Post-processing scripts

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Contents

Intro

NZBGet version: 11.0 and after
NOTE: the information in this document applies to NZBGet 11. Version 11 introduces a new post-processing scripts concept. This document is not applicable to NZBGet 10 or older versions.

After the download of nzb-file is completed NZBGet can call post-processing scripts (pp-scripts). The scripts can perform further processing of downloaded files such es delete unwanted files (*.url, etc.), send an e-mail notification, transfer the files to other application and do any other things. Please note that the par-check/repair and unpack are performed by NZBGet internally and are not part of post-processing scripts. You can activate par-check/repair and unpack without using of any post-processing scripts (NOTE: versions up to 9.1 required a post-processing script for unpack. Version 10.0 and later have built-in unpack).

Using pp-scripts

There is an option ScriptDir defining the location of post-processing scripts. To make script available in NZBGet put the script into this directory. Then go to settings tab in web-interface (if you were already on settings tab switch to downloads tab and then back to settings tab to reread the list of available pp-scripts from the disk).

Menu at the left of page should list all pp-scripts found in ScriptDir. Select a script to review or change its options (if it has any).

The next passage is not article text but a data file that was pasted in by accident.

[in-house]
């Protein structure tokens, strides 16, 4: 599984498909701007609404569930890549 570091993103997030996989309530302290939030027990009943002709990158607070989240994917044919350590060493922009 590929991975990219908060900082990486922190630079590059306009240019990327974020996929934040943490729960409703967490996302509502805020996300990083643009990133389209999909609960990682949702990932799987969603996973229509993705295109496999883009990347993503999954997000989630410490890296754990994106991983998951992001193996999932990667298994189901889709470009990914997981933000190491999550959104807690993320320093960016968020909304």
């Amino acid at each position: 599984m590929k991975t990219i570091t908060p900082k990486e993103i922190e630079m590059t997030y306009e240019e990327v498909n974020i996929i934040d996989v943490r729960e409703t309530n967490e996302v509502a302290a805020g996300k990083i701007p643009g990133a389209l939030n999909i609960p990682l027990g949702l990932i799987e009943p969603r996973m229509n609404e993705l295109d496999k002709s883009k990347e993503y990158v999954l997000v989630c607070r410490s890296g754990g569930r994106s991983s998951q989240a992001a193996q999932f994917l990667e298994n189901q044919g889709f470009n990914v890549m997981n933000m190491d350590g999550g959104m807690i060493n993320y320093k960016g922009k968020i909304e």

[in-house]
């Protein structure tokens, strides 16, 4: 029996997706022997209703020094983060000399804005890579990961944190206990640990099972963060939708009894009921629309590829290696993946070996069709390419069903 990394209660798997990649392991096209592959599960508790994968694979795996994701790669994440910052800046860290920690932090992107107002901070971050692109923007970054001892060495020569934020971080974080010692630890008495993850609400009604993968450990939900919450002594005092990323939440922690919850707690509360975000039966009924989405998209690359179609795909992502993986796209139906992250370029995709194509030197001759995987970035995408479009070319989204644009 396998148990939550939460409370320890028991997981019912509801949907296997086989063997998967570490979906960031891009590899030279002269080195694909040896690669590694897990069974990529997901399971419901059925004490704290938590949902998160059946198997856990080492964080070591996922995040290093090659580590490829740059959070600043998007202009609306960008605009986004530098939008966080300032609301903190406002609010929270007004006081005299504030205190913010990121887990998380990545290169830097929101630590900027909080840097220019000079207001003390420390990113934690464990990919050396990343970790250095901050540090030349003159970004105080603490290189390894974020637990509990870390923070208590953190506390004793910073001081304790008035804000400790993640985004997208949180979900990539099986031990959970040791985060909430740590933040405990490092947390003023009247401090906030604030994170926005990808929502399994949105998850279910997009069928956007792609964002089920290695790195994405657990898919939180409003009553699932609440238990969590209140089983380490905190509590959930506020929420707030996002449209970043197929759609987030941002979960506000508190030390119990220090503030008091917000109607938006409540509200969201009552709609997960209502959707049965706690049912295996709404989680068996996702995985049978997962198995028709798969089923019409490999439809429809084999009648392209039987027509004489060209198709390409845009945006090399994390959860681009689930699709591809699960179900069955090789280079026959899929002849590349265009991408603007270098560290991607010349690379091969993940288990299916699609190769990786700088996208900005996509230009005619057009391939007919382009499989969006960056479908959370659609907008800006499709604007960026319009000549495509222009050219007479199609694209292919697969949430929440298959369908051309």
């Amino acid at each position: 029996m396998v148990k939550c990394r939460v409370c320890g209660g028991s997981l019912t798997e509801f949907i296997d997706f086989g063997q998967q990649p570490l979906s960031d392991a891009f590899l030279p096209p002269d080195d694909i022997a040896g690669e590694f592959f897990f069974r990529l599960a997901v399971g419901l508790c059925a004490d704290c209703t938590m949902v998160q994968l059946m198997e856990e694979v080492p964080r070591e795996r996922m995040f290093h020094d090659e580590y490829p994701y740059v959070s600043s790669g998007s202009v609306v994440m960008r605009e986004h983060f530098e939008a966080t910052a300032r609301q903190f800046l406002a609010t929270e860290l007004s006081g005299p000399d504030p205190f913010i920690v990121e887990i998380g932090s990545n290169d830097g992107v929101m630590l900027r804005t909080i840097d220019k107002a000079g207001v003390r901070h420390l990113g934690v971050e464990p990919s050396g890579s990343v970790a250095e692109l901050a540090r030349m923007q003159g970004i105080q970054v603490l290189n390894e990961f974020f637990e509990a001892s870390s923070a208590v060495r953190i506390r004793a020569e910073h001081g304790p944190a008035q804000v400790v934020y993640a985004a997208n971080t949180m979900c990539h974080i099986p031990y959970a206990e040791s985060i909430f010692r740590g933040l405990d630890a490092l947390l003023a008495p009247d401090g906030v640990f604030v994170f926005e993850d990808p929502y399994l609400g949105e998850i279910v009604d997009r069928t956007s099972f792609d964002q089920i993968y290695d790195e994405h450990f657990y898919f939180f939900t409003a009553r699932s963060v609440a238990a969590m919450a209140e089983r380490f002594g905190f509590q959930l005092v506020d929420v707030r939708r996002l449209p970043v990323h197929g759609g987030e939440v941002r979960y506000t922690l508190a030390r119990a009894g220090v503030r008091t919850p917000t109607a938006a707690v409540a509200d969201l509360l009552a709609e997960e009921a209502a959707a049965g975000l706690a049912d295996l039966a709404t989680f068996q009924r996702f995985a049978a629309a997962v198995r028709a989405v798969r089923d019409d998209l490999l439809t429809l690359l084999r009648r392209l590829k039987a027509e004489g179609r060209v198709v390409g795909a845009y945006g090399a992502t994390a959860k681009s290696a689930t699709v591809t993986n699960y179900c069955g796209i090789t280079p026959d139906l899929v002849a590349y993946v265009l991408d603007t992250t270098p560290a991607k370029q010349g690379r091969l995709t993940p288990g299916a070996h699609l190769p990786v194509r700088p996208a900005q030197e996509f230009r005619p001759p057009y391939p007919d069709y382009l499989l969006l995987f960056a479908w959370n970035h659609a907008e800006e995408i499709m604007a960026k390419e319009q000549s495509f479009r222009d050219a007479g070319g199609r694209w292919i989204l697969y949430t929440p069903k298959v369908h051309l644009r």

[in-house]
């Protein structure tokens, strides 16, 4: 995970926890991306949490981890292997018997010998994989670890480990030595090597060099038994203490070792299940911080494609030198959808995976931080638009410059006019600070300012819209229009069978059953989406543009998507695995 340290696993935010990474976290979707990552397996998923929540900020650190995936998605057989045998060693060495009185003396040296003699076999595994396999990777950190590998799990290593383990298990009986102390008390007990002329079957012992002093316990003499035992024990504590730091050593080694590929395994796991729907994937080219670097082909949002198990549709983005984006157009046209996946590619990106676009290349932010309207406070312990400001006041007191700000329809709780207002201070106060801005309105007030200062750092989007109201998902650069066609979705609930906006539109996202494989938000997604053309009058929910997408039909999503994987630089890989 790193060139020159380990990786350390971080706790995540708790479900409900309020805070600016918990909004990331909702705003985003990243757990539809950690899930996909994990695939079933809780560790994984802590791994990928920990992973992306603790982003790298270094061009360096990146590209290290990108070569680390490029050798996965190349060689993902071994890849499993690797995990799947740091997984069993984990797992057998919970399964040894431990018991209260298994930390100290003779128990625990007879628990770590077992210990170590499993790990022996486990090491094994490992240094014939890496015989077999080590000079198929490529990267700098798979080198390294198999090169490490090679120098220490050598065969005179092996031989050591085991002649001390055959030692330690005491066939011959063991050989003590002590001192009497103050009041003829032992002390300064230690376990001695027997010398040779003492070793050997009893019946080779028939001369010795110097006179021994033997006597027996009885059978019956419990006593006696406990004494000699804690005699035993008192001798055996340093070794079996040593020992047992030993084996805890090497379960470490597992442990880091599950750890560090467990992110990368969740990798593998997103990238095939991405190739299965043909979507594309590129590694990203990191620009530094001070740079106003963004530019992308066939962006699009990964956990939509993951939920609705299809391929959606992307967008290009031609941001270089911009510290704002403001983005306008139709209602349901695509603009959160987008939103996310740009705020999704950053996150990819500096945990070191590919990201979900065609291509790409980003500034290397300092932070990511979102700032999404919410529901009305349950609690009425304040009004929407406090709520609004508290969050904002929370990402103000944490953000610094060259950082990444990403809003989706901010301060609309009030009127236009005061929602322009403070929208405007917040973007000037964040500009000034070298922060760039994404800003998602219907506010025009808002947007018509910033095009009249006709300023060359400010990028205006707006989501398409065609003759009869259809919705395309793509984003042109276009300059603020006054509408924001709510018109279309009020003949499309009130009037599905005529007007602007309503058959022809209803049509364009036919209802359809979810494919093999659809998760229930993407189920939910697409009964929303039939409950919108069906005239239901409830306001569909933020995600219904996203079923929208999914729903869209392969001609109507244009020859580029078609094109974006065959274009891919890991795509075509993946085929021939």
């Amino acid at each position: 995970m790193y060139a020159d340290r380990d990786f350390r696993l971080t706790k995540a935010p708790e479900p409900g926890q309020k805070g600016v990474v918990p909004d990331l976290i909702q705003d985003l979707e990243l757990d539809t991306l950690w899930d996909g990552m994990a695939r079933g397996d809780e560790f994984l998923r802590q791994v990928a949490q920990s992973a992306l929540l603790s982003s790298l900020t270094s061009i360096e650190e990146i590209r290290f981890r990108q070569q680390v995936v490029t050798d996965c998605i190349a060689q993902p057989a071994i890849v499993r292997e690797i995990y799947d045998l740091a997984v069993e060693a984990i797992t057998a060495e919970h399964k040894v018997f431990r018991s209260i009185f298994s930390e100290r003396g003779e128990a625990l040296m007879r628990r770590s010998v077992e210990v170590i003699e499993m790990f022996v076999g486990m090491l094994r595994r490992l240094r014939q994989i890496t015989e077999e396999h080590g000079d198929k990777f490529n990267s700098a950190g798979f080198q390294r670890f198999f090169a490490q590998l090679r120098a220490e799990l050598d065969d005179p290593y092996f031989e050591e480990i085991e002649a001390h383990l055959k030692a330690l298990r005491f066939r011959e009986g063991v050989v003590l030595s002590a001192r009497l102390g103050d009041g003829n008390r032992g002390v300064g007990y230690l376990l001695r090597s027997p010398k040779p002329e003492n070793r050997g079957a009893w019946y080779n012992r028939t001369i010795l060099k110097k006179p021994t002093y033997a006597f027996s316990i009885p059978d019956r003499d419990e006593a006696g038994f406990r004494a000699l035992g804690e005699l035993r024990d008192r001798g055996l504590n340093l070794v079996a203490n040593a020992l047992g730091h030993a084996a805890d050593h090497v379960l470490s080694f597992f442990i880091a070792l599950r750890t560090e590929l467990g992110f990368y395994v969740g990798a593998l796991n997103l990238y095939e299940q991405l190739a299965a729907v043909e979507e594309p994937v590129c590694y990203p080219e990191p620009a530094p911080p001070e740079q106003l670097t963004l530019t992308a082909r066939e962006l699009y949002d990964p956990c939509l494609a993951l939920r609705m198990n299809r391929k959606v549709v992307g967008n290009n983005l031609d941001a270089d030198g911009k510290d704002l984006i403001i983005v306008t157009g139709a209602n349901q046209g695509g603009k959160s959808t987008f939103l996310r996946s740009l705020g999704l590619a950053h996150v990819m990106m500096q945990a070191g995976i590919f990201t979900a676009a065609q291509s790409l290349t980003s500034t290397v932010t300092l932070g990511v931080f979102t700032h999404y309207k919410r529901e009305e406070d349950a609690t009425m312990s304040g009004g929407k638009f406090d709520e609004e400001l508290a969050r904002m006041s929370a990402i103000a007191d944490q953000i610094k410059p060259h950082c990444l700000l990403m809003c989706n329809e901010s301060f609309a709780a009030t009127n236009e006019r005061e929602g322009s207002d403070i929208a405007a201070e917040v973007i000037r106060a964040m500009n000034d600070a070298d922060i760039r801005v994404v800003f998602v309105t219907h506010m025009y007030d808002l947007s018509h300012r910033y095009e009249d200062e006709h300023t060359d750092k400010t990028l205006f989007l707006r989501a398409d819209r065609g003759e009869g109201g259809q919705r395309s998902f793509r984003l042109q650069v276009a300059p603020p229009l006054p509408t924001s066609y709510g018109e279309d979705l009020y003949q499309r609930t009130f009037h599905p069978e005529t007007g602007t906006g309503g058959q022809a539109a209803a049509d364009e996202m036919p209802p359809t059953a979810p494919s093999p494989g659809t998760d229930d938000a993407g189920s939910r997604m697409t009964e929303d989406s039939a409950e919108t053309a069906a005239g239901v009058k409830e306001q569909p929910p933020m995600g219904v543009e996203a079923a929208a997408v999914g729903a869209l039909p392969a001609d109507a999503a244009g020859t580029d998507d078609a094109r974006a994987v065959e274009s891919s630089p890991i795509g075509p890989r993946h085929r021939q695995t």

When a new nzb-file is added to queue it doesn't have any pp-scripts assigned to it by default. You can define what scripts should be called for the nzb-file using option DefScript in section POST-PROCESSING SCRIPTS. You can also define a different set of pp-scripts for each category.

Please note that these settings define "defaults" for nzb-file. It's possible to alter the assigned pp-scripts for each nzb-file individually. To do so click on the nzb-file in the list of downloads, then click on PP-Parameters.

If you use more than one script for one nzb-file it can be important to set the correct order of execution. The order is controlled by the option ScriptOrder. That is a global setting affecting all categories and also defining the order scripts are listed in the edit download dialog.

The rest of this article describes how to write pp-scripts.

Configuration definition

Each script must have a configuration definition. The definition starts with signature:

### NZBGET POST-PROCESSING SCRIPT

To end the definition the same signature is used.

Example of very simple post-processing script:

#!/bin/sh 

##############################################################################
### NZBGET POST-PROCESSING SCRIPT                                          ###

# Print test message.
#
# This is a test script. It prints one message to log. Here in the
# long description we could write instructions for user.
#
# The long description can have multiple paragraphs when needed. Like
# this one.

### NZBGET POST-PROCESSING SCRIPT                                          ###
##############################################################################

echo "post-processing script test"

The first part of configuration is a short description:

# Print test message.

This line is a short description of what our pp-script does. The short description stays near the script name in the edit download dialog. This should be a short one sentence description. The long description is separated with an empty line.

What is considered a script

NZBGet scans all files in ppscript-directory (option ScriptDir) and all files in first-level subdirectories looking for script definition signature (### NZBGET POST-PROCESSING SCRIPT). If a signature is found, the file is considered to be a script.